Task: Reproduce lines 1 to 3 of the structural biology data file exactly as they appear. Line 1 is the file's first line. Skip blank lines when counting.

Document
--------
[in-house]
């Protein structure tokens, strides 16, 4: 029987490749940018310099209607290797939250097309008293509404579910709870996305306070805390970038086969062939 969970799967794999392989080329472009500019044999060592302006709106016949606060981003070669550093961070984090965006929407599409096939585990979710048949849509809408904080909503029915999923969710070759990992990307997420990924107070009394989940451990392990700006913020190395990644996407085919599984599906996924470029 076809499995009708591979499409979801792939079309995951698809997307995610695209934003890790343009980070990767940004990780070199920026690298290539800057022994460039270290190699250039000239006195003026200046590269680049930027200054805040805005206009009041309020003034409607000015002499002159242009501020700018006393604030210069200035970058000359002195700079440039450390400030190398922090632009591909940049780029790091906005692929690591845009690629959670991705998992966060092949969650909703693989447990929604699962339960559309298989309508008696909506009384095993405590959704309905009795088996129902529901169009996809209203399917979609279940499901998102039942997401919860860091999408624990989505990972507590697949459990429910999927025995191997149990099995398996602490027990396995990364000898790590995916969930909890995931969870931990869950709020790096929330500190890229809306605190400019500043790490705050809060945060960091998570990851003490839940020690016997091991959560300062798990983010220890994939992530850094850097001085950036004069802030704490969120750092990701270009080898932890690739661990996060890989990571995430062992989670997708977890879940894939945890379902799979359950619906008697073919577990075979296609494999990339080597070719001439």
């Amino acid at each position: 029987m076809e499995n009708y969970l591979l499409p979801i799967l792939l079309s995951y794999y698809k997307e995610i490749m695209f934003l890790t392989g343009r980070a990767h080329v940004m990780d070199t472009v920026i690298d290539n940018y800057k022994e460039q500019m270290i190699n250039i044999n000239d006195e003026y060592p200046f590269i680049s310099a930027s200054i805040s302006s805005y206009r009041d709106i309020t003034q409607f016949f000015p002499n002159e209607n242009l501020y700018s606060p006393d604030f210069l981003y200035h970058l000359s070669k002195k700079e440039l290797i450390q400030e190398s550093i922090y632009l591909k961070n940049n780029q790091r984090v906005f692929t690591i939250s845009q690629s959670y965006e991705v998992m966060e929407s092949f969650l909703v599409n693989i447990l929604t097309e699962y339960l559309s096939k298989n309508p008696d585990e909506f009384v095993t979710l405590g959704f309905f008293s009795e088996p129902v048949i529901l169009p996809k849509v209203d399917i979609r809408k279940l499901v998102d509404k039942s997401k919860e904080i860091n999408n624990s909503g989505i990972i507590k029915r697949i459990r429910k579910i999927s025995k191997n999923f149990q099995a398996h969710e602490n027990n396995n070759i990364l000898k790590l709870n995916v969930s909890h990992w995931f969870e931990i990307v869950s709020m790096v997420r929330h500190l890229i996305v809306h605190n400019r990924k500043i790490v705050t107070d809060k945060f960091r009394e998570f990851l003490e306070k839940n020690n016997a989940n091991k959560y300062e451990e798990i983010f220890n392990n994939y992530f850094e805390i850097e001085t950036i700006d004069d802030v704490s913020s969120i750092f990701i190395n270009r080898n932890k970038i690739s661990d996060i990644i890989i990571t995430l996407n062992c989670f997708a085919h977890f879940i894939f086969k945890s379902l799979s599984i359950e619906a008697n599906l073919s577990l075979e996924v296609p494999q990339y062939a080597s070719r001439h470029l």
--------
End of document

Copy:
[in-house]
């Protein structure tokens, strides 16, 4: 029987490749940018310099209607290797939250097309008293509404579910709870996305306070805390970038086969062939 969970799967794999392989080329472009500019044999060592302006709106016949606060981003070669550093961070984090965006929407599409096939585990979710048949849509809408904080909503029915999923969710070759990992990307997420990924107070009394989940451990392990700006913020190395990644996407085919599984599906996924470029 076809499995009708591979499409979801792939079309995951698809997307995610695209934003890790343009980070990767940004990780070199920026690298290539800057022994460039270290190699250039000239006195003026200046590269680049930027200054805040805005206009009041309020003034409607000015002499002159242009501020700018006393604030210069200035970058000359002195700079440039450390400030190398922090632009591909940049780029790091906005692929690591845009690629959670991705998992966060092949969650909703693989447990929604699962339960559309298989309508008696909506009384095993405590959704309905009795088996129902529901169009996809209203399917979609279940499901998102039942997401919860860091999408624990989505990972507590697949459990429910999927025995191997149990099995398996602490027990396995990364000898790590995916969930909890995931969870931990869950709020790096929330500190890229809306605190400019500043790490705050809060945060960091998570990851003490839940020690016997091991959560300062798990983010220890994939992530850094850097001085950036004069802030704490969120750092990701270009080898932890690739661990996060890989990571995430062992989670997708977890879940894939945890379902799979359950619906008697073919577990075979296609494999990339080597070719001439």
């Amino acid at each position: 029987m076809e499995n009708y969970l591979l499409p979801i799967l792939l079309s995951y794999y698809k997307e995610i490749m695209f934003l890790t392989g343009r980070a990767h080329v940004m990780d070199t472009v920026i690298d290539n940018y800057k022994e460039q500019m270290i190699n250039i044999n000239d006195e003026y060592p200046f590269i680049s310099a930027s200054i805040s302006s805005y206009r009041d709106i309020t003034q409607f016949f000015p002499n002159e209607n242009l501020y700018s606060p006393d604030f210069l981003y200035h970058l000359s070669k002195k700079e440039l290797i450390q400030e190398s550093i922090y632009l591909k961070n940049n780029q790091r984090v906005f692929t690591i939250s845009q690629s959670y965006e991705v998992m966060e929407s092949f969650l909703v599409n693989i447990l929604t097309e699962y339960l559309s096939k298989n309508p008696d585990e909506f009384v095993t979710l405590g959704f309905f008293s009795e088996p129902v048949i529901l169009p996809k849509v209203d399917i979609r809408k279940l499901v998102d509404k039942s997401k919860e904080i860091n999408n624990s909503g989505i990972i507590k029915r697949i459990r429910k579910i999927s025995k191997n999923f149990q099995a398996h969710e602490n027990n396995n070759i990364l000898k790590l709870n995916v969930s909890h990992w995931f969870e931990i990307v869950s709020m790096v997420r929330h500190l890229i996305v809306h605190n400019r990924k500043i790490v705050t107070d809060k945060f960091r009394e998570f990851l003490e306070k839940n020690n016997a989940n091991k959560y300062e451990e798990i983010f220890n392990n994939y992530f850094e805390i850097e001085t950036i700006d004069d802030v704490s913020s969120i750092f990701i190395n270009r080898n932890k970038i690739s661990d996060i990644i890989i990571t995430l996407n062992c989670f997708a085919h977890f879940i894939f086969k945890s379902l799979s599984i359950e619906a008697n599906l073919s577990l075979e996924v296609p494999q990339y062939a080597s070719r001439h470029l």